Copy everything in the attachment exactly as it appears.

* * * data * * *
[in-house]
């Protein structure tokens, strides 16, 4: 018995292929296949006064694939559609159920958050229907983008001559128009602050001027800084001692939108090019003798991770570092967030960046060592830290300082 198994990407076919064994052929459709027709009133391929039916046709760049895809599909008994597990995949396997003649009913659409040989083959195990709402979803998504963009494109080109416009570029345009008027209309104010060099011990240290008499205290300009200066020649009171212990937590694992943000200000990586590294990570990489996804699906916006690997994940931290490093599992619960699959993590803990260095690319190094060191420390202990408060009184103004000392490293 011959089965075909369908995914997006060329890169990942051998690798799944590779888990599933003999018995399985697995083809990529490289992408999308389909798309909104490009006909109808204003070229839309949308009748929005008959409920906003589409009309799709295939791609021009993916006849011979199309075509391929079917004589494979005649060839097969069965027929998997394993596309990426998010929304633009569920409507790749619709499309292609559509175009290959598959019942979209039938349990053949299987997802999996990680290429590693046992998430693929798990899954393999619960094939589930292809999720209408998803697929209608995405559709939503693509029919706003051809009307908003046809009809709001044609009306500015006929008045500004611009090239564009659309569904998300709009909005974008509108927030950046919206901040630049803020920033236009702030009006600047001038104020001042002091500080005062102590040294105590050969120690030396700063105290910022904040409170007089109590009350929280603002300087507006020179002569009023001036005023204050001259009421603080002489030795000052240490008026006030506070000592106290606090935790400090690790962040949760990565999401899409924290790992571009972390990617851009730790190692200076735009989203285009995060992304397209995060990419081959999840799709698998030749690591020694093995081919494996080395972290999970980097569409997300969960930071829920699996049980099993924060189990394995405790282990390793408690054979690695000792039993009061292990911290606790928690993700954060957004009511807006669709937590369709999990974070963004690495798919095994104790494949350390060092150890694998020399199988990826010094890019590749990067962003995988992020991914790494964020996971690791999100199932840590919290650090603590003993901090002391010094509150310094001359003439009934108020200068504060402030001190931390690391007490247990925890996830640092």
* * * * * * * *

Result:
[in-house]
């Protein structure tokens, strides 16, 4: 018995292929296949006064694939559609159920958050229907983008001559128009602050001027800084001692939108090019003798991770570092967030960046060592830290300082 198994990407076919064994052929459709027709009133391929039916046709760049895809599909008994597990995949396997003649009913659409040989083959195990709402979803998504963009494109080109416009570029345009008027209309104010060099011990240290008499205290300009200066020649009171212990937590694992943000200000990586590294990570990489996804699906916006690997994940931290490093599992619960699959993590803990260095690319190094060191420390202990408060009184103004000392490293 011959089965075909369908995914997006060329890169990942051998690798799944590779888990599933003999018995399985697995083809990529490289992408999308389909798309909104490009006909109808204003070229839309949308009748929005008959409920906003589409009309799709295939791609021009993916006849011979199309075509391929079917004589494979005649060839097969069965027929998997394993596309990426998010929304633009569920409507790749619709499309292609559509175009290959598959019942979209039938349990053949299987997802999996990680290429590693046992998430693929798990899954393999619960094939589930292809999720209408998803697929209608995405559709939503693509029919706003051809009307908003046809009809709001044609009306500015006929008045500004611009090239564009659309569904998300709009909005974008509108927030950046919206901040630049803020920033236009702030009006600047001038104020001042002091500080005062102590040294105590050969120690030396700063105290910022904040409170007089109590009350929280603002300087507006020179002569009023001036005023204050001259009421603080002489030795000052240490008026006030506070000592106290606090935790400090690790962040949760990565999401899409924290790992571009972390990617851009730790190692200076735009989203285009995060992304397209995060990419081959999840799709698998030749690591020694093995081919494996080395972290999970980097569409997300969960930071829920699996049980099993924060189990394995405790282990390793408690054979690695000792039993009061292990911290606790928690993700954060957004009511807006669709937590369709999990974070963004690495798919095994104790494949350390060092150890694998020399199988990826010094890019590749990067962003995988992020991914790494964020996971690791999100199932840590919290650090603590003993901090002391010094509150310094001359003439009934108020200068504060402030001190931390690391007490247990925890996830640092």